is that McCain looked like a complete ass bragging about what a go-to guy he was and how Obama was on the sidelines and then boom the big victory gets called off.  They are blaming Pelosi but they were itching to take down McCain.  Unbelievable cannibalism going on in the Republican ranks.  Nasty stuff that makes Republicans look like doublecrossers and out of touch all at the same time.

  6. Middle of the Road says:

    I read a plan earlier today by Joseph Stiglitz and these are four points I would like to see fleshed out more thoroughly.

    There are four fundamental problems with our financial system, and the Paulson proposal addresses only one. The first is that the financial institutions have all these toxic products–which they created–and since no one trusts anyone about their value, no one is willing to lend to anyone else. The Paulson approach solves this by passing the risk to us, the taxpayer–and for no return. The second problem is that there is a big and increasing hole in bank balance sheets–banks lent money to people beyond their ability to repay–and no financial alchemy will fix that. If, as Paulson claims, banks get paid fairly for their lousy mortgages and the complex products in which they are embedded, the hole in their balance sheet will remain. What is needed is a transparent equity injection, not the non-transparent ruse that the administration is proposing.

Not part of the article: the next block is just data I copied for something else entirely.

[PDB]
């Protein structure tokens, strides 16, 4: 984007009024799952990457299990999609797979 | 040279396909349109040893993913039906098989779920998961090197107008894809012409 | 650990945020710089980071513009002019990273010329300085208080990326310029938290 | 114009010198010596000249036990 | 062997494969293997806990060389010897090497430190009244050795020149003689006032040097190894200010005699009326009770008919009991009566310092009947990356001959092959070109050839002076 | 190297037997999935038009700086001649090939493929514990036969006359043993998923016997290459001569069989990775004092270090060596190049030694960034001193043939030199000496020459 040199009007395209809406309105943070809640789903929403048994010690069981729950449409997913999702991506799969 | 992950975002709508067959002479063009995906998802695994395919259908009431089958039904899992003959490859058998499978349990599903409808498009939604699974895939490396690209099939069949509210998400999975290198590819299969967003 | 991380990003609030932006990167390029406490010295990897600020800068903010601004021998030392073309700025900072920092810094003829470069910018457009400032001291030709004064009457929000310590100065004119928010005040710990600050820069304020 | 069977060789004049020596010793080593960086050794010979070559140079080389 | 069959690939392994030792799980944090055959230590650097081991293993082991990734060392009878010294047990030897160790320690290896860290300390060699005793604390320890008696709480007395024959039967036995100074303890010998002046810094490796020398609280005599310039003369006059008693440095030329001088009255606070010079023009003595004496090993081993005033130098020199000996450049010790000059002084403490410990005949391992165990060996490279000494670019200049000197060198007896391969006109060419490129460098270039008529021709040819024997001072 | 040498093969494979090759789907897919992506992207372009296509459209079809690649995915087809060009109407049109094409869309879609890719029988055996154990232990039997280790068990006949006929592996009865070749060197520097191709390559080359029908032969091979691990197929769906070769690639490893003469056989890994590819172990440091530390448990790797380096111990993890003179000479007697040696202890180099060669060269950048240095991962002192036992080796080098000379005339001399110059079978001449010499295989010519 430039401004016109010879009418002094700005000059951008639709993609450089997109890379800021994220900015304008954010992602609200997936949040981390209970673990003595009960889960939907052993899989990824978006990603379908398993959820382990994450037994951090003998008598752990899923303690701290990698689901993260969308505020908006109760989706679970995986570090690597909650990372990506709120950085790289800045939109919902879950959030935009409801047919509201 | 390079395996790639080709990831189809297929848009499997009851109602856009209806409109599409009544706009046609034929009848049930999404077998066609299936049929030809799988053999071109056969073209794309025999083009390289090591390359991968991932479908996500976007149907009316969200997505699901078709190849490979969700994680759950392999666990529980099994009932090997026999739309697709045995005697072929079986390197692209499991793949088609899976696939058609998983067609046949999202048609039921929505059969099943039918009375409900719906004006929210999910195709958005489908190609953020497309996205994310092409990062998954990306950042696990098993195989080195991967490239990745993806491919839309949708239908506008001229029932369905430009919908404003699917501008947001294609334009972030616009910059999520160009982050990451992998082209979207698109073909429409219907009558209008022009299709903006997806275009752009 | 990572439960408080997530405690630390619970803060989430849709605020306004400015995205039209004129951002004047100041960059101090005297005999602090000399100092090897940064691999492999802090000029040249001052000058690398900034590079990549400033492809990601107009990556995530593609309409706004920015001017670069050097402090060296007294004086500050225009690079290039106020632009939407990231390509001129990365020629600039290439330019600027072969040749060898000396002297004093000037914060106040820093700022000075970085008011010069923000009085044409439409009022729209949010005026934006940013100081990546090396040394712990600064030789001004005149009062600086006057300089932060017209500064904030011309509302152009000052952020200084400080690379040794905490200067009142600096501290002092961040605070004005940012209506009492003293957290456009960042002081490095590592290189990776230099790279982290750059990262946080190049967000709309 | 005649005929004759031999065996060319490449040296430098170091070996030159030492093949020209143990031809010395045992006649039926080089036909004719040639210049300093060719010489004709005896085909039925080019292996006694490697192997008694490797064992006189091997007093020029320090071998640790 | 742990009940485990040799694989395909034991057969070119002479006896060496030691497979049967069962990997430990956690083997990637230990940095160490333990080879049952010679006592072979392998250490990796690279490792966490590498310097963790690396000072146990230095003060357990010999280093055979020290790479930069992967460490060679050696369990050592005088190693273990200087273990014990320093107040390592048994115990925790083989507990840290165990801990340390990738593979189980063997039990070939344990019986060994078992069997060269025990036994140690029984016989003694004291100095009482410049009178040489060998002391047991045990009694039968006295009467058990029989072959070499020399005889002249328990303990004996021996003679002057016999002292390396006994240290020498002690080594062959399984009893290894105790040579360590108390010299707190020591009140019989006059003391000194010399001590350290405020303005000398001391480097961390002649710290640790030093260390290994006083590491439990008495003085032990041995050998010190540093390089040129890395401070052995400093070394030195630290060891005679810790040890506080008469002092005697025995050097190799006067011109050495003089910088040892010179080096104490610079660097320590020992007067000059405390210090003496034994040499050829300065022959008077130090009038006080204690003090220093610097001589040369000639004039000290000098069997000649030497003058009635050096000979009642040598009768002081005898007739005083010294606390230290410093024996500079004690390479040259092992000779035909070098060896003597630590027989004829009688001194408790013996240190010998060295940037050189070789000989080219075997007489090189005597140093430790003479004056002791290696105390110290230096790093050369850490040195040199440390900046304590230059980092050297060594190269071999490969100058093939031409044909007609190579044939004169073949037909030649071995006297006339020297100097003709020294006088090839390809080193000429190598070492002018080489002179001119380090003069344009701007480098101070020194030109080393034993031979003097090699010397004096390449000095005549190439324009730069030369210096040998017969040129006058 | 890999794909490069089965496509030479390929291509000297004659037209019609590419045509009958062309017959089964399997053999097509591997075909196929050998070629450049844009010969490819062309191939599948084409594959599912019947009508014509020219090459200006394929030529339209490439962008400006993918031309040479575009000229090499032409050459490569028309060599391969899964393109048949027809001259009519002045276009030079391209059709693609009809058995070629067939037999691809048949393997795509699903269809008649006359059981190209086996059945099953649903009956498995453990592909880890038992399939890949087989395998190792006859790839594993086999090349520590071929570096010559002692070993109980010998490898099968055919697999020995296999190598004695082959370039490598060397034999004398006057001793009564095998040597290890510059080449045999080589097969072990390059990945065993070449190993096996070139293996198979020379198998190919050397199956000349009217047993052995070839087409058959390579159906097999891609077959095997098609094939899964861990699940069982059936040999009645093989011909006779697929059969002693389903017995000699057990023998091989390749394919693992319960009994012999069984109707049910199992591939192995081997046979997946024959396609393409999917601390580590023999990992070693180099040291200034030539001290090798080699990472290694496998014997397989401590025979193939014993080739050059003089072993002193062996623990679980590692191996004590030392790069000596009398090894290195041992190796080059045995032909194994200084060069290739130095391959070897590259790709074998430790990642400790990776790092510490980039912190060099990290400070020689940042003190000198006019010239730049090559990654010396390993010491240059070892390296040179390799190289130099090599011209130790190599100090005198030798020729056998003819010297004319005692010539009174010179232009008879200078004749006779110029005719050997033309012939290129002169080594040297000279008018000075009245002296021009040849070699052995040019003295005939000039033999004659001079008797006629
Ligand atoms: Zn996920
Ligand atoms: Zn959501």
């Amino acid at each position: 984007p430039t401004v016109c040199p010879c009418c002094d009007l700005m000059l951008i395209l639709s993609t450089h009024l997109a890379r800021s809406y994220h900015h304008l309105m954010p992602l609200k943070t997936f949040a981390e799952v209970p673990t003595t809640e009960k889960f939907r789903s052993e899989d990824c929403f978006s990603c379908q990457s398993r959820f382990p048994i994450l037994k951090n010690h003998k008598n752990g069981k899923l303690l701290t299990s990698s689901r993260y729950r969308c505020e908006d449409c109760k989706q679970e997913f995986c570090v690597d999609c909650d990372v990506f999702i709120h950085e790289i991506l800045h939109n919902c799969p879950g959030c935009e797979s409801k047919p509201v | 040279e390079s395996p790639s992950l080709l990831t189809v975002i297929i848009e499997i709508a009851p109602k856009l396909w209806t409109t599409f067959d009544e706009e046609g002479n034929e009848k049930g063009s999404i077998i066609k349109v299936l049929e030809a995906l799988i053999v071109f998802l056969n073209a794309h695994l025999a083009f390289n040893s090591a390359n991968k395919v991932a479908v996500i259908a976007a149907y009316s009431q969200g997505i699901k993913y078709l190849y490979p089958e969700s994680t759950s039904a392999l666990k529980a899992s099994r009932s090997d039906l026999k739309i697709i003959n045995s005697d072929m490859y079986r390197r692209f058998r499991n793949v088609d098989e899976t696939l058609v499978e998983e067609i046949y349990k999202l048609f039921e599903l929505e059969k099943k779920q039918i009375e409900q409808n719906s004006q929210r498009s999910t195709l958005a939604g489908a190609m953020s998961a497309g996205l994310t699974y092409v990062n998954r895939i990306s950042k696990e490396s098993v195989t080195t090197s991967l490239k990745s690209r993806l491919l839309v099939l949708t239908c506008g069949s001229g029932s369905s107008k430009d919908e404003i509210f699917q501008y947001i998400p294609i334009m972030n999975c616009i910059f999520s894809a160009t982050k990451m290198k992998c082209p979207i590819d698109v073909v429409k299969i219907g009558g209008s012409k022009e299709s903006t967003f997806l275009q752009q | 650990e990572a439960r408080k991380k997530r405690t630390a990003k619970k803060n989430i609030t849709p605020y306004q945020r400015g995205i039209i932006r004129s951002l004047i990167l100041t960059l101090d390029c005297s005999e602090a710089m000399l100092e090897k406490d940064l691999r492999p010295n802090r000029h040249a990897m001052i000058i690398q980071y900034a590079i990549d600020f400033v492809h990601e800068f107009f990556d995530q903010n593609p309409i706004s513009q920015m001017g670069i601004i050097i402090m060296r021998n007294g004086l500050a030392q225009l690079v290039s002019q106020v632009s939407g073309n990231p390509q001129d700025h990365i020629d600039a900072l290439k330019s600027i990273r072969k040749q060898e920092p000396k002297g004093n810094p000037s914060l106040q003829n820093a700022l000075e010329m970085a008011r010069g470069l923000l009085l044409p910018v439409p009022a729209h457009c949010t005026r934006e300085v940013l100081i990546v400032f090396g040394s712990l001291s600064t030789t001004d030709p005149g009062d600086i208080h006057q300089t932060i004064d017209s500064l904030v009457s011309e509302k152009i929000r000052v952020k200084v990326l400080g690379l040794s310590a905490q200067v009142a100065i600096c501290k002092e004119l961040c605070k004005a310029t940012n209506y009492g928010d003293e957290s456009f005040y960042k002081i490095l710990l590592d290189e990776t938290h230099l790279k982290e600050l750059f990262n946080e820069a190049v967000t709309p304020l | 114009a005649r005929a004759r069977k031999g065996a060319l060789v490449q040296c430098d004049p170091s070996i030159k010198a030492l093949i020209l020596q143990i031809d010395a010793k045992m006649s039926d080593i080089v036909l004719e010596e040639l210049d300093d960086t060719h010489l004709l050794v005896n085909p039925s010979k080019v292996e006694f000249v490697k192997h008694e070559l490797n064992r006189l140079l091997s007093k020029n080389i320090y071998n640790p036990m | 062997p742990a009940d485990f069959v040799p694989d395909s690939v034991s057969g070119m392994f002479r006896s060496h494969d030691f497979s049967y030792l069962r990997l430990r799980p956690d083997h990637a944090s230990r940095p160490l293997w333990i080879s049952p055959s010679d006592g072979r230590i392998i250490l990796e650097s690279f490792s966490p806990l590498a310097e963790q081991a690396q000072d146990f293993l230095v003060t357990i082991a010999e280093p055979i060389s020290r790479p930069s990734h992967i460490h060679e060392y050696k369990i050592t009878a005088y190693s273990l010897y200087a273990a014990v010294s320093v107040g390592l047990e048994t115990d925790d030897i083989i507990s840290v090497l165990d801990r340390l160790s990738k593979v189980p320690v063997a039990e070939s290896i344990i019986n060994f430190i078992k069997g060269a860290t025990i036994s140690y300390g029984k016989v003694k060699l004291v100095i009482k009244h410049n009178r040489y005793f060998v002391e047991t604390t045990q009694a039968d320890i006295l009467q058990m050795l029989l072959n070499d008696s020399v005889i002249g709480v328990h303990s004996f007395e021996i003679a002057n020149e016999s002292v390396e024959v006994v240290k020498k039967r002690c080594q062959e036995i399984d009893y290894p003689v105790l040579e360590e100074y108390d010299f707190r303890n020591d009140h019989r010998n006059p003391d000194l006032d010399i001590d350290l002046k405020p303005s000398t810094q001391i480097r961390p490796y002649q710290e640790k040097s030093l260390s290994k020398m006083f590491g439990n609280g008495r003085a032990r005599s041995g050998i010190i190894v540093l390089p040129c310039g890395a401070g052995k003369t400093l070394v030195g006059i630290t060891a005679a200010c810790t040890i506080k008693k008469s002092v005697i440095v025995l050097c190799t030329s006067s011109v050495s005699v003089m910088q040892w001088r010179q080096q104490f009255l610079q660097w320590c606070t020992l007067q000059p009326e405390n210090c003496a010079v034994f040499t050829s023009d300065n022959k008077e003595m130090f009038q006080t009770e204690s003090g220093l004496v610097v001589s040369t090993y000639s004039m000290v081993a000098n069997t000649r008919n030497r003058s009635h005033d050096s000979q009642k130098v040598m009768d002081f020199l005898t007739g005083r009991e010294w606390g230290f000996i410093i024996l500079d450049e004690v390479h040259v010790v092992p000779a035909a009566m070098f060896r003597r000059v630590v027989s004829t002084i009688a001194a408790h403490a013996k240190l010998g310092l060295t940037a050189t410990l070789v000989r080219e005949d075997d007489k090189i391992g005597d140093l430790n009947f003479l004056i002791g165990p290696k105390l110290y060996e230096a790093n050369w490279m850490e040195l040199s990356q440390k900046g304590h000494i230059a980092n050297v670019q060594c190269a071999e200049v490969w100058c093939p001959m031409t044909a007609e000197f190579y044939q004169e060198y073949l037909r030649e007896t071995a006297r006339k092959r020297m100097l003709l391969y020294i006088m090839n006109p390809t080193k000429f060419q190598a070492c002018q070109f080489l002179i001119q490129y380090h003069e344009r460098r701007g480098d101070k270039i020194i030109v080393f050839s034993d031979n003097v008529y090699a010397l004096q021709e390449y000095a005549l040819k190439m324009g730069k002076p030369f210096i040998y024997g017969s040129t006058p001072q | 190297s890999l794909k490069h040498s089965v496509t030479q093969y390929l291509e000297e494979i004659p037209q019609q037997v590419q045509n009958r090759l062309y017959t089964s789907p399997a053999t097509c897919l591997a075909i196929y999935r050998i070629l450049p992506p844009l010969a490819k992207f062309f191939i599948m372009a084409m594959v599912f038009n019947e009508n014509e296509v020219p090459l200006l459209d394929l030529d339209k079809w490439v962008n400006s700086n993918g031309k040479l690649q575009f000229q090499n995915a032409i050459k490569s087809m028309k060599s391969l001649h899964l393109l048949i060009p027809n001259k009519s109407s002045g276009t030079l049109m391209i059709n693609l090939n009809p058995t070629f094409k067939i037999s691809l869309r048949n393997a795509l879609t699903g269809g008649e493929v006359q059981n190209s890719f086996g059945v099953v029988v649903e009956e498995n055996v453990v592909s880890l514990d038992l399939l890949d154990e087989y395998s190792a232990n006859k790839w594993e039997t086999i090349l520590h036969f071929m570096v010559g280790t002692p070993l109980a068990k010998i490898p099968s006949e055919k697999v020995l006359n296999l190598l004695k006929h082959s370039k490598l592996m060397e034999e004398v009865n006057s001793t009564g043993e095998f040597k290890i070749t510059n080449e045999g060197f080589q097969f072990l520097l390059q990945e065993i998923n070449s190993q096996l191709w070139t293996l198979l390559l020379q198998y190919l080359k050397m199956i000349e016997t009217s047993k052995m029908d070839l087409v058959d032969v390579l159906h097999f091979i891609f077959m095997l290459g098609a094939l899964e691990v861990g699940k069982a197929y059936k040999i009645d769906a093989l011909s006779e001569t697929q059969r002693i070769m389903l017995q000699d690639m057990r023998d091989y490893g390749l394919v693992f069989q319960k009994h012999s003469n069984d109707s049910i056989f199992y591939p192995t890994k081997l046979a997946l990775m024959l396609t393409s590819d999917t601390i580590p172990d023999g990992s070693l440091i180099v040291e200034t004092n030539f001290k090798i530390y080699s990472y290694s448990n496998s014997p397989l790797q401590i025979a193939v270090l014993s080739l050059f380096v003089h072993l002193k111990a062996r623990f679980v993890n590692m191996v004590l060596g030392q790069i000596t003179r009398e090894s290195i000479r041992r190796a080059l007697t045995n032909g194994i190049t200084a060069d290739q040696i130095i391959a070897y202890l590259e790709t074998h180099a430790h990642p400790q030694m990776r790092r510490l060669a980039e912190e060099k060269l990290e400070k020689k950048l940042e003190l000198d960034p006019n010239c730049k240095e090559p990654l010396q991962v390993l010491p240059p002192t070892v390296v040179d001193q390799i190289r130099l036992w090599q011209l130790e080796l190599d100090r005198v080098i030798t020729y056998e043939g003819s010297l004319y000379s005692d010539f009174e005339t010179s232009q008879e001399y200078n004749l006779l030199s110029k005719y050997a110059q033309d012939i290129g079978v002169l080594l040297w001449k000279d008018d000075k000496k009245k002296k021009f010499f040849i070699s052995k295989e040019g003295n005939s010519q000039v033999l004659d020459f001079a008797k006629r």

The third problem is that our economy has been supercharged by a housing bubble which has now burst. The best experts believe that prices still have a way to fall before the return to normal, and that means there will be more foreclosures. No amount of talking up the market is going to change that. The hidden agenda here may be taking large amounts of real estate off the market–and letting it deteriorate at taxpayers’ expense.

    The fourth problem is a lack of trust, a credibility gap. Regrettably, the way the entire financial crisis has been handled has only made that gap larger.

    • Danny the Red (hair) says: